scorecardInside the Senate's sudden cryptocurrency showdown holding up the Biden infrastructure bill
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Inside the Senate's sudden cryptocurrency showdown holding up the Biden infrastructure bill

Joseph Zeballos-Roig   

Inside the Senate's sudden cryptocurrency showdown holding up the Biden infrastructure bill
CryptocurrencyCryptocurrency3 min read
  • Two bipartisan Senate gangs are engaged in a last-minute clash over cryptocurrency tax enforcement.
  • The fight is scrambling partisan politics and may provide a glimpse into future crypto regulations.
  • "We're all working trying to resolve these issues," Sen. Ron Wyden told Insider.

It's a Senate fight causing an unusual cast of characters to team up: Jack Dorsey, head of Twitter, Gene Simmons of the rock band KISS, and Elon Musk of Tesla.

Those three are on the same side in an unexpected clash among senators racing to pass President Joe Biden's $550 billion infrastructure bill sometime early next week.

Two bipartisan Senate gangs are dueling in a sudden showdown over cryptocurrency tax enforcement in the legislation. It's a fight that's scrambled the partisan politics Congress is usually known for and provides a glimpse into how lawmakers may further regulate the burgeoning trillion-dollar industry.

GOP Sens. Pat Toomey of Pennsylvania and Cynthia Lummis of Wyoming, along with Democratic Sen. Ron Wyden of Oregon are partnering on an amendment to exempt cryptocurrency miners, software developers, and protocol developers from tax reporting requirements because they say they're unable to produce the information to comply. These miners are individuals and companies who generate digital coins.

The crypto overhaul triggered last-minute pushback from the White House, which sought to preserve the Treasury Department's flexibility to draft new rules. The Biden administration endorsed a rival amendment on Thursday from Democratic Sens. Mark Warner of Virginia and Kyrsten Sinema of Arizona, and GOP Sen. Rob Portman of Ohio. They said it would lead to greater tax compliance.

The measure would exempt a significant number of actors, but not to the extent the Wyden amendment does. There were few immediate signs of progress on Saturday. But talks are ongoing and could be reaching a critical juncture.

"We're all working trying to resolve these issues," Wyden said in an interview Saturday evening. "I continue to feel very strongly I want to crack down on tax cheats and people associated with these centralized programs, crypto exchanges.. I just don't want to destroy the innovation that comes from a decentralized network."

Toomey, in an interview on Saturday, said "There are constructive conversations going on." "I certainly hope we're gonna get to a resolution because the underlying text is badly flawed and needs to be fixed," he said.

Where lawmakers stand on cryptocurrency taxes

Last month, a bipartisan group of senators struck a deal with the Biden administration to include new tax reporting measures on the cryptocurrency industry. It was part of an effort to generate new revenue to finance the infrastructure bill.

But it came under heavy criticism from cryptocurrency investors and advocates who argued it could devastate the industry with onerous information requirements many are simply unable to produce.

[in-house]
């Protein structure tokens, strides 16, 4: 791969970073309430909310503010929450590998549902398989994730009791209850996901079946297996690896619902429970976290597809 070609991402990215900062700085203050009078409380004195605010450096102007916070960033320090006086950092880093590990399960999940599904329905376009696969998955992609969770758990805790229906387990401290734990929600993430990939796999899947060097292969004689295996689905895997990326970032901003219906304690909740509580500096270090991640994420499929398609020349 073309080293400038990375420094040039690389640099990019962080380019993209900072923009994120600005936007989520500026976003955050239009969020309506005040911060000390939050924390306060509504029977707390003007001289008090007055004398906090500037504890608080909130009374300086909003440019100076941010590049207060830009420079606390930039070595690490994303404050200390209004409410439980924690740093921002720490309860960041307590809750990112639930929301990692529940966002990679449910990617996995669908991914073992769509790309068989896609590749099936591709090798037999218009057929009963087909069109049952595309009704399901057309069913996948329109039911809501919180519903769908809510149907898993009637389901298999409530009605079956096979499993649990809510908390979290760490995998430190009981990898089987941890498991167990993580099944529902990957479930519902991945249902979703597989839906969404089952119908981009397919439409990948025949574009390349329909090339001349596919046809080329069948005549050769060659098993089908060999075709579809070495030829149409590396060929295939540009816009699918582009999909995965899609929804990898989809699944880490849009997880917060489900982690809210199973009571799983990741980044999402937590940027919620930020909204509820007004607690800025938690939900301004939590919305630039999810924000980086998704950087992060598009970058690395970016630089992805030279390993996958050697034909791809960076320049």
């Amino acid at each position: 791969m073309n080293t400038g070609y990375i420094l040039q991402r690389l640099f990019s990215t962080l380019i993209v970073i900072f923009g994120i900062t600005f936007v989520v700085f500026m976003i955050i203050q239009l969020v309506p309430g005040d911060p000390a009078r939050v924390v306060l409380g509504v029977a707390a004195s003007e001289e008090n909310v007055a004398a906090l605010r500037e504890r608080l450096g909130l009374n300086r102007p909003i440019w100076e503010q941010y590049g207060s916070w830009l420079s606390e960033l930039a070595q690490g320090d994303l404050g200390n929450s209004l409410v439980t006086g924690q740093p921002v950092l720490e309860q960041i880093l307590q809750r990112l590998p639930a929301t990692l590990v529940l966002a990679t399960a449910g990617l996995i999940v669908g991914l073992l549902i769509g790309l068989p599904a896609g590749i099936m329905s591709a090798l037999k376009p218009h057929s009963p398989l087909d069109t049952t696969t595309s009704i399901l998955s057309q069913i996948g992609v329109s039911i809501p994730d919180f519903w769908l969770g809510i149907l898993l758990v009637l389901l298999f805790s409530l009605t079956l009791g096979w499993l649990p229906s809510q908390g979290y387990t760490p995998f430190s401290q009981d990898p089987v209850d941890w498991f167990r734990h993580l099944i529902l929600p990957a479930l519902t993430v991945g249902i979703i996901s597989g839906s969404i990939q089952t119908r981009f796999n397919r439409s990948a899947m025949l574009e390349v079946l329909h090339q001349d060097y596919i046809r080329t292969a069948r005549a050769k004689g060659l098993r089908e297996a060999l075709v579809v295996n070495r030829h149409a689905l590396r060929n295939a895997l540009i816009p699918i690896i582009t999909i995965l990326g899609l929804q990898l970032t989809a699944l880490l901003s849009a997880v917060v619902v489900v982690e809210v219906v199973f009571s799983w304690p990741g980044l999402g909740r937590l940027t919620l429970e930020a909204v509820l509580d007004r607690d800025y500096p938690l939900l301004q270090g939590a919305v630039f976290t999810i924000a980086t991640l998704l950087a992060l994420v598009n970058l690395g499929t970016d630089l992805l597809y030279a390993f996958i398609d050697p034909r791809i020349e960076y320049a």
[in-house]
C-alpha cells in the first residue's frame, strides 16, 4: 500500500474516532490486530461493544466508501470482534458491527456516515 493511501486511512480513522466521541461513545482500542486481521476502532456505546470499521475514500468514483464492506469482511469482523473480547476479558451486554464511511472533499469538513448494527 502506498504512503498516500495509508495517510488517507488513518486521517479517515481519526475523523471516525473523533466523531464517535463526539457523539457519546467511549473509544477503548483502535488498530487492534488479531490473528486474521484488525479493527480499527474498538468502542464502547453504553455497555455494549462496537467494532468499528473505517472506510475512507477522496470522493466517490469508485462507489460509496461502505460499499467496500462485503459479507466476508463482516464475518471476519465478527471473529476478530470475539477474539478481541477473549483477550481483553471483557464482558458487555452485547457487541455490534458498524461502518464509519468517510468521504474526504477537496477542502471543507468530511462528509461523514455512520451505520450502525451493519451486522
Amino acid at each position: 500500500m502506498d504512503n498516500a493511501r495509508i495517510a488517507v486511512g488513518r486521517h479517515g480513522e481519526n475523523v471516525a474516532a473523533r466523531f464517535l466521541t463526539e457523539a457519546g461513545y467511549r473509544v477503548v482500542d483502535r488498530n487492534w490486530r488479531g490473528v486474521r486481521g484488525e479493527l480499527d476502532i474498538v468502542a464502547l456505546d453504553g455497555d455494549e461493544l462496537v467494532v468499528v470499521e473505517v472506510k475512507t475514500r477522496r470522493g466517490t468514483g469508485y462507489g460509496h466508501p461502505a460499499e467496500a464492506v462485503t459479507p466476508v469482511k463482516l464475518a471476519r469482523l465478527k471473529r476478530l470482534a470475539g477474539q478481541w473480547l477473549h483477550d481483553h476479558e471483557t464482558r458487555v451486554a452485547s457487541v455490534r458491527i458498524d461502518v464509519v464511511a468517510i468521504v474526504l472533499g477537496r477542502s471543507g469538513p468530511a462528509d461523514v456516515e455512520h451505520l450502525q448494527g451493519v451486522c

"It has language that would allow Treasury to sweep in vast amounts of all kinds of actors and code that are not brokers in the normal understanding of that word," Jerry Brito, executive director of the cryptopolicy think-tank Coin Center, told Insider. Brokers allow traders to sell and buy cryptocurrencies.

It prompted Wyden, Toomey, and Lummis to unveil their own version. It's an unusual coalition with a liberal anxious about government overstepping into the tech world and two conservatives wary of burdensome rules on the financial sector.

It also garnered support from a disparate cast of characters, including Tesla CEO Musk, rock star Gene Simmons and Twitter's Dorsey, who assailed the new crypto rules.

Then Warner, Portman, and Sinema offered their amendment earlier in the week in a bid to strike a compromise. Wyden suggested he was blindsided by the Biden administration coming out in support of it. "I really didn't know about any of this as chairman of the [Senate] Finance Committee," Wyden said.

Some experts say the Warner version would limit Treasury's ability to levy new rules. "My concern is the Wyden amendment would narrow the field too much and leave too much ambiguity and room for litigation," Jason Furman, former chief economist to President Barack Obama, said in a recent interview. "Treasury needs flexibility not to have its hands tied."

Some lawmakers were still undecided on which amendment to support. Sen. Bill Cassidy of Louisiana, one of the GOP architects of the infrastructure bill, told Insider on Saturday he was "still looking at them both."

Others like Republican Sen. Kevin Cramer of South Dakota had made up their minds. "I like the Toomey one," Cramer told Insider, adding he wanted to "shrink the net" that would be cast on the industry.

Democratic Sen. Jon Ossoff of Georgia jumped into the talks late on Saturday as a possible mediator.

Portman confirmed Ossoff was playing a role in the negotiations on Sunday. "I've been working with colleagues Sens. Warner, Wyden, Toomey, Lummis, Ossoff, Sinema on a potential solution I believe will help reassure stakeholders these individuals will not be considered brokers while maintaining info reporting in this bipartisan legislation," he said in a floor speech.